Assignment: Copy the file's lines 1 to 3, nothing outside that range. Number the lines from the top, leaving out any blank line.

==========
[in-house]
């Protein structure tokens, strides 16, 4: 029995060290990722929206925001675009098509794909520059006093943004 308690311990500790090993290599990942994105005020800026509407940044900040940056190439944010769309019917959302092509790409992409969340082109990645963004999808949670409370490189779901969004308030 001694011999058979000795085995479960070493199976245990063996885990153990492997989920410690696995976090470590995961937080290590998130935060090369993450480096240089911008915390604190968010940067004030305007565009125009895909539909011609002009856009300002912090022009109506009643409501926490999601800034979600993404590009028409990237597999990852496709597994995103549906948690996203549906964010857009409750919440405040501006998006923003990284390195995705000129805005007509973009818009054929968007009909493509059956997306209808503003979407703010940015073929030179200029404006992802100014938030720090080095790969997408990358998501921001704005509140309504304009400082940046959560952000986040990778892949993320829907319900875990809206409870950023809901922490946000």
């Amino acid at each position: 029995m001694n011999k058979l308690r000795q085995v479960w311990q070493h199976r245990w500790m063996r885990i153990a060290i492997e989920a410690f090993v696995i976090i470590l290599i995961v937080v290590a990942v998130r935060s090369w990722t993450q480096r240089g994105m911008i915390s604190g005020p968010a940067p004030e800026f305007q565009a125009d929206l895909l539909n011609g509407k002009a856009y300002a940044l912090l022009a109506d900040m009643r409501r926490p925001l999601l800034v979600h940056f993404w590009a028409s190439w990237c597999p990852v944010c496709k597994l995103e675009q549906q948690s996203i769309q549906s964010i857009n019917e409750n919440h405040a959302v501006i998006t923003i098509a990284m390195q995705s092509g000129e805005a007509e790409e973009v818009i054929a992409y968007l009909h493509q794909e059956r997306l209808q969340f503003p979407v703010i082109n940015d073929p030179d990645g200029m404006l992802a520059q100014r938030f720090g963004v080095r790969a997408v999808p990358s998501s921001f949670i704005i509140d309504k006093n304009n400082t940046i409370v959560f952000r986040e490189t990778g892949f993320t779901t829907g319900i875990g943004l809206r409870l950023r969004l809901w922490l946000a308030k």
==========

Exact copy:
[in-house]
């Protein structure tokens, strides 16, 4: 029995060290990722929206925001675009098509794909520059006093943004 308690311990500790090993290599990942994105005020800026509407940044900040940056190439944010769309019917959302092509790409992409969340082109990645963004999808949670409370490189779901969004308030 001694011999058979000795085995479960070493199976245990063996885990153990492997989920410690696995976090470590995961937080290590998130935060090369993450480096240089911008915390604190968010940067004030305007565009125009895909539909011609002009856009300002912090022009109506009643409501926490999601800034979600993404590009028409990237597999990852496709597994995103549906948690996203549906964010857009409750919440405040501006998006923003990284390195995705000129805005007509973009818009054929968007009909493509059956997306209808503003979407703010940015073929030179200029404006992802100014938030720090080095790969997408990358998501921001704005509140309504304009400082940046959560952000986040990778892949993320829907319900875990809206409870950023809901922490946000």
């Amino acid at each position: 029995m001694n011999k058979l308690r000795q085995v479960w311990q070493h199976r245990w500790m063996r885990i153990a060290i492997e989920a410690f090993v696995i976090i470590l290599i995961v937080v290590a990942v998130r935060s090369w990722t993450q480096r240089g994105m911008i915390s604190g005020p968010a940067p004030e800026f305007q565009a125009d929206l895909l539909n011609g509407k002009a856009y300002a940044l912090l022009a109506d900040m009643r409501r926490p925001l999601l800034v979600h940056f993404w590009a028409s190439w990237c597999p990852v944010c496709k597994l995103e675009q549906q948690s996203i769309q549906s964010i857009n019917e409750n919440h405040a959302v501006i998006t923003i098509a990284m390195q995705s092509g000129e805005a007509e790409e973009v818009i054929a992409y968007l009909h493509q794909e059956r997306l209808q969340f503003p979407v703010i082109n940015d073929p030179d990645g200029m404006l992802a520059q100014r938030f720090g963004v080095r790969a997408v999808p990358s998501s921001f949670i704005i509140d309504k006093n304009n400082t940046i409370v959560f952000r986040e490189t990778g892949f993320t779901t829907g319900i875990g943004l809206r409870l950023r969004l809901w922490l946000a308030k």